I played in a two-day tournament on Monday and Tuesday and it was an eye-opener for two reasons.
First, the Board at my club is currently holding a vote for a proposal to re-do the golf course. I can't tell you more, except new greens are included in it because the Board hasn't told us specifically what they plan to change. Members are told that the course is in poor condition and we need to take out up to a $4.5 million loan to fix it.
The first course I played on the greens and fairways were in worse condition than my course. Do you know the artist, Jackson Pollack? He was a famous painter who threw multiple colors on the canvas off of his brushes. So, his art work had lots of dots on it. Those were the greens we played on. Obviously the greens are badly diseased and were in much poorer condition than my course. The fairways were also not in better shape than my course. I'm sure the initiation fee for that course is multiple folds higher than at my course, so it was great to be able to compare what we have and what we're told we have as a course.
The second thing that I learned is to always check the ball before you hit it. My playing partner and I played with two other women from another team. On a long par-5, we each had to hit three blind shots. On the approach shot, the three other gals hit their balls and I hit the ball closest to the green. I assumed it was mine since the others hit a ball.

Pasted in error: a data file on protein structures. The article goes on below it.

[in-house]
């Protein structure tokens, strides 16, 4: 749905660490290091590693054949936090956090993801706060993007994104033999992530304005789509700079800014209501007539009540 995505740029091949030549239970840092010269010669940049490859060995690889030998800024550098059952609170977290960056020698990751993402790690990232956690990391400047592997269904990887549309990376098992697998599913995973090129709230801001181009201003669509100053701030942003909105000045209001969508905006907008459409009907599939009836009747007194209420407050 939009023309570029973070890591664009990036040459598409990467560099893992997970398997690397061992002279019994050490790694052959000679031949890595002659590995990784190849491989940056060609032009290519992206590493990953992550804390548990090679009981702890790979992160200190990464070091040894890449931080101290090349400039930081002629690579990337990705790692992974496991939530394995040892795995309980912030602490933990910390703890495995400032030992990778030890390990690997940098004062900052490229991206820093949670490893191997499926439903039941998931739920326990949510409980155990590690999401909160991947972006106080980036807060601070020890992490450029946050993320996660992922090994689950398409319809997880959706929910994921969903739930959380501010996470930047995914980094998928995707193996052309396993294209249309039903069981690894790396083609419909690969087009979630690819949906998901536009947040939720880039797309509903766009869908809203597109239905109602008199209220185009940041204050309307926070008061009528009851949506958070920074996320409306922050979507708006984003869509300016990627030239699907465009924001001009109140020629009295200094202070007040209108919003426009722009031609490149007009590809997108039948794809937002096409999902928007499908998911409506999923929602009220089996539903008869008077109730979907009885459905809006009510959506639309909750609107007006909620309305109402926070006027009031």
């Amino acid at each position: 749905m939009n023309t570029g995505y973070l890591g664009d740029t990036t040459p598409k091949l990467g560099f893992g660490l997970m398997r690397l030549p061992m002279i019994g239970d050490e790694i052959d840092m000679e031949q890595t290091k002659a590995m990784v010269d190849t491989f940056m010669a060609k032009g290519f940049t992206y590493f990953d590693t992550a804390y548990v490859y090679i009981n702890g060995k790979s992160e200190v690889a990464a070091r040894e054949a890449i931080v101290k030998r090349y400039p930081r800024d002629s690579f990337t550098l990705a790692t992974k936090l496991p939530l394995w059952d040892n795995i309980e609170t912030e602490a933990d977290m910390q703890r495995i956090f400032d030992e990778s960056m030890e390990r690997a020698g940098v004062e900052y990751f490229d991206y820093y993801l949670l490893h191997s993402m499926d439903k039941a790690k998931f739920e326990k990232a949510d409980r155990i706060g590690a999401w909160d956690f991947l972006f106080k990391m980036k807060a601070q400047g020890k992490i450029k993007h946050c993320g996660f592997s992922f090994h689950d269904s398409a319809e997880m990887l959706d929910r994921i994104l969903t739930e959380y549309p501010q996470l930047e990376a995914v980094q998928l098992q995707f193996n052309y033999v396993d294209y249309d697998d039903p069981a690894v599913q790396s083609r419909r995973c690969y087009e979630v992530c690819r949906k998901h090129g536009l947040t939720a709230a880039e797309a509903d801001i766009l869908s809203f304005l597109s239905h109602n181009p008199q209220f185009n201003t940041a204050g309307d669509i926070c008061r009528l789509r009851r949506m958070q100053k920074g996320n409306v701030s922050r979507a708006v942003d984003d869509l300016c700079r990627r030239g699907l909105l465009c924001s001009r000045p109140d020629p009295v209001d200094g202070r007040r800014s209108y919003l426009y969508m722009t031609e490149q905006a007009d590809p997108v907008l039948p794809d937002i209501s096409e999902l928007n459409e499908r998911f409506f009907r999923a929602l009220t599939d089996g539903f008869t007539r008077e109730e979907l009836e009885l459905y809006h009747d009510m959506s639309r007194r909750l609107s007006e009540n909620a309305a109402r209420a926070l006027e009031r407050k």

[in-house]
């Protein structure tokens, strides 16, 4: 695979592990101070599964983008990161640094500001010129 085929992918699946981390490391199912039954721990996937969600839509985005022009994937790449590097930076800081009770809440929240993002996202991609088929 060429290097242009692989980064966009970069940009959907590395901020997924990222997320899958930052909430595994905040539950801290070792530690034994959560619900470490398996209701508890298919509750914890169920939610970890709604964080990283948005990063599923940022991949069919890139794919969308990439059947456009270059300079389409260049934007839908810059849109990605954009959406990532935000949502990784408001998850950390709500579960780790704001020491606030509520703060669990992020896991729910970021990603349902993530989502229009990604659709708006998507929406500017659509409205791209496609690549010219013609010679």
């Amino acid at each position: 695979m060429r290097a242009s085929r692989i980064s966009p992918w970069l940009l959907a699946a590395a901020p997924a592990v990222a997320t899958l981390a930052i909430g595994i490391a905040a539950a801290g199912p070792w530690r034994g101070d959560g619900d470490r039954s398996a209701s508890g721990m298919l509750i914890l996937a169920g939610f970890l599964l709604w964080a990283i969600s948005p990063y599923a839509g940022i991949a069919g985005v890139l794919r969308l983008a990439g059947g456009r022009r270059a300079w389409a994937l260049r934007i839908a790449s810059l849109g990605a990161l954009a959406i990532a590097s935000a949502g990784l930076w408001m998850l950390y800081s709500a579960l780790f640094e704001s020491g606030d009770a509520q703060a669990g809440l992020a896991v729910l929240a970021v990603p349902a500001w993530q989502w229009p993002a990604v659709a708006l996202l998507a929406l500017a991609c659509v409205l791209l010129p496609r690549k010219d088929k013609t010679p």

Unfortunately, I hit the ball of the other gal's ball. I discovered that we hit the wrong ball when I marked what I thought was my ball on the green. So, we marked our balls, and then went back to hit where each of our original balls were, and played both balls out. We both had a two-stroke penalty for hitting the wrong ball.
I learned my lesson! I have to check my ball as well, and not assume it's mine because it's the only one left.
My team didn't win anything, but it was fun and a definite learning experience!